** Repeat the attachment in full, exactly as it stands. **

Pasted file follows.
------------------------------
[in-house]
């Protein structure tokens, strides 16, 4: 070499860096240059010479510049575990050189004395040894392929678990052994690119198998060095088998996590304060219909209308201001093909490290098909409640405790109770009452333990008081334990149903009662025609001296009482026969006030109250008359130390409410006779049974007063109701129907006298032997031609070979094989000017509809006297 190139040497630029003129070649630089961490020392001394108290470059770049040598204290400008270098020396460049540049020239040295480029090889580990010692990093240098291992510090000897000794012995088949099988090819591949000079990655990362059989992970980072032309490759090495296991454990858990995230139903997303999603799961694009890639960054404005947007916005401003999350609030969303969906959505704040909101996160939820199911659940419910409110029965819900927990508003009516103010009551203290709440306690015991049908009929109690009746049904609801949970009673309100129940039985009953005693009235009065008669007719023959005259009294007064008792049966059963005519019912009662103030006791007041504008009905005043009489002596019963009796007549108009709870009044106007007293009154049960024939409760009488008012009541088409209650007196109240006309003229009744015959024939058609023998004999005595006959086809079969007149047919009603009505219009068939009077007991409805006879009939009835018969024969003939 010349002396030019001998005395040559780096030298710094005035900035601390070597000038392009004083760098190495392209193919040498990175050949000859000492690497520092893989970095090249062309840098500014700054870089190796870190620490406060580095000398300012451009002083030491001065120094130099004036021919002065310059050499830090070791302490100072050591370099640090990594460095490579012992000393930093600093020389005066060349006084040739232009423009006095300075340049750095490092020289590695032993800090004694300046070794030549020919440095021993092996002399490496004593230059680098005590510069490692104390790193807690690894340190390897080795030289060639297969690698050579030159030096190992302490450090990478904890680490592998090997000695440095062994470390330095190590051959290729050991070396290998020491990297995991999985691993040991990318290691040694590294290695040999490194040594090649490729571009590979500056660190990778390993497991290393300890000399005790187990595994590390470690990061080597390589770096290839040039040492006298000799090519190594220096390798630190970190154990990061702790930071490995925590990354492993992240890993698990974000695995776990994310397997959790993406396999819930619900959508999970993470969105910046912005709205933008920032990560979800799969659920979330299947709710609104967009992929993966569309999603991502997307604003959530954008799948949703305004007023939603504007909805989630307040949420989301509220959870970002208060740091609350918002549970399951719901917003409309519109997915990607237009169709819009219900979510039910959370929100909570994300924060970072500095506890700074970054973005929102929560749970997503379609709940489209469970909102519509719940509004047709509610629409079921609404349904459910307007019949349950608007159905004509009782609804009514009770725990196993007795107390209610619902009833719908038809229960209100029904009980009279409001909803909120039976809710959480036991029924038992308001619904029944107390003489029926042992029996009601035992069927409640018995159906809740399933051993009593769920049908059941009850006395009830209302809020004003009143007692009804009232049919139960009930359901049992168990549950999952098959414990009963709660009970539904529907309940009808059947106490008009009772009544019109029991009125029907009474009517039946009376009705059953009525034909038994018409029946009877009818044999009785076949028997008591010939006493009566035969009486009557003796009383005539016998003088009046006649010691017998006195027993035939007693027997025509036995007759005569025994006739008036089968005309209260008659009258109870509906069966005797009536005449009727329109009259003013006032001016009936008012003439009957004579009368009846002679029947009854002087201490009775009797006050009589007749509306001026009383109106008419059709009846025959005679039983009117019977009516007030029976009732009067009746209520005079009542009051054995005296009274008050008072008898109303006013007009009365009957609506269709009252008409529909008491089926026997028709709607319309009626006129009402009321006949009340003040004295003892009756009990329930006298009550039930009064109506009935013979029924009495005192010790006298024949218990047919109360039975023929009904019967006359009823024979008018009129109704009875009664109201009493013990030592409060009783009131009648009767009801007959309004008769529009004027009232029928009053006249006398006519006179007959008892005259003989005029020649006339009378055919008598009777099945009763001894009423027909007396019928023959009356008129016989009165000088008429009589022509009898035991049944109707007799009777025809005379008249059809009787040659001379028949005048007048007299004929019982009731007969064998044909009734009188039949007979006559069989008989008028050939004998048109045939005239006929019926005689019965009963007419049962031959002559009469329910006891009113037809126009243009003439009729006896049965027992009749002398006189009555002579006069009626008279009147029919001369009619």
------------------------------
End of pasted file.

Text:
[in-house]
């Protein structure tokens, strides 16, 4: 070499860096240059010479510049575990050189004395040894392929678990052994690119198998060095088998996590304060219909209308201001093909490290098909409640405790109770009452333990008081334990149903009662025609001296009482026969006030109250008359130390409410006779049974007063109701129907006298032997031609070979094989000017509809006297 190139040497630029003129070649630089961490020392001394108290470059770049040598204290400008270098020396460049540049020239040295480029090889580990010692990093240098291992510090000897000794012995088949099988090819591949000079990655990362059989992970980072032309490759090495296991454990858990995230139903997303999603799961694009890639960054404005947007916005401003999350609030969303969906959505704040909101996160939820199911659940419910409110029965819900927990508003009516103010009551203290709440306690015991049908009929109690009746049904609801949970009673309100129940039985009953005693009235009065008669007719023959005259009294007064008792049966059963005519019912009662103030006791007041504008009905005043009489002596019963009796007549108009709870009044106007007293009154049960024939409760009488008012009541088409209650007196109240006309003229009744015959024939058609023998004999005595006959086809079969007149047919009603009505219009068939009077007991409805006879009939009835018969024969003939 010349002396030019001998005395040559780096030298710094005035900035601390070597000038392009004083760098190495392209193919040498990175050949000859000492690497520092893989970095090249062309840098500014700054870089190796870190620490406060580095000398300012451009002083030491001065120094130099004036021919002065310059050499830090070791302490100072050591370099640090990594460095490579012992000393930093600093020389005066060349006084040739232009423009006095300075340049750095490092020289590695032993800090004694300046070794030549020919440095021993092996002399490496004593230059680098005590510069490692104390790193807690690894340190390897080795030289060639297969690698050579030159030096190992302490450090990478904890680490592998090997000695440095062994470390330095190590051959290729050991070396290998020491990297995991999985691993040991990318290691040694590294290695040999490194040594090649490729571009590979500056660190990778390993497991290393300890000399005790187990595994590390470690990061080597390589770096290839040039040492006298000799090519190594220096390798630190970190154990990061702790930071490995925590990354492993992240890993698990974000695995776990994310397997959790993406396999819930619900959508999970993470969105910046912005709205933008920032990560979800799969659920979330299947709710609104967009992929993966569309999603991502997307604003959530954008799948949703305004007023939603504007909805989630307040949420989301509220959870970002208060740091609350918002549970399951719901917003409309519109997915990607237009169709819009219900979510039910959370929100909570994300924060970072500095506890700074970054973005929102929560749970997503379609709940489209469970909102519509719940509004047709509610629409079921609404349904459910307007019949349950608007159905004509009782609804009514009770725990196993007795107390209610619902009833719908038809229960209100029904009980009279409001909803909120039976809710959480036991029924038992308001619904029944107390003489029926042992029996009601035992069927409640018995159906809740399933051993009593769920049908059941009850006395009830209302809020004003009143007692009804009232049919139960009930359901049992168990549950999952098959414990009963709660009970539904529907309940009808059947106490008009009772009544019109029991009125029907009474009517039946009376009705059953009525034909038994018409029946009877009818044999009785076949028997008591010939006493009566035969009486009557003796009383005539016998003088009046006649010691017998006195027993035939007693027997025509036995007759005569025994006739008036089968005309209260008659009258109870509906069966005797009536005449009727329109009259003013006032001016009936008012003439009957004579009368009846002679029947009854002087201490009775009797006050009589007749509306001026009383109106008419059709009846025959005679039983009117019977009516007030029976009732009067009746209520005079009542009051054995005296009274008050008072008898109303006013007009009365009957609506269709009252008409529909008491089926026997028709709607319309009626006129009402009321006949009340003040004295003892009756009990329930006298009550039930009064109506009935013979029924009495005192010790006298024949218990047919109360039975023929009904019967006359009823024979008018009129109704009875009664109201009493013990030592409060009783009131009648009767009801007959309004008769529009004027009232029928009053006249006398006519006179007959008892005259003989005029020649006339009378055919008598009777099945009763001894009423027909007396019928023959009356008129016989009165000088008429009589022509009898035991049944109707007799009777025809005379008249059809009787040659001379028949005048007048007299004929019982009731007969064998044909009734009188039949007979006559069989008989008028050939004998048109045939005239006929019926005689019965009963007419049962031959002559009469329910006891009113037809126009243009003439009729006896049965027992009749002398006189009555002579006069009626008279009147029919001369009619």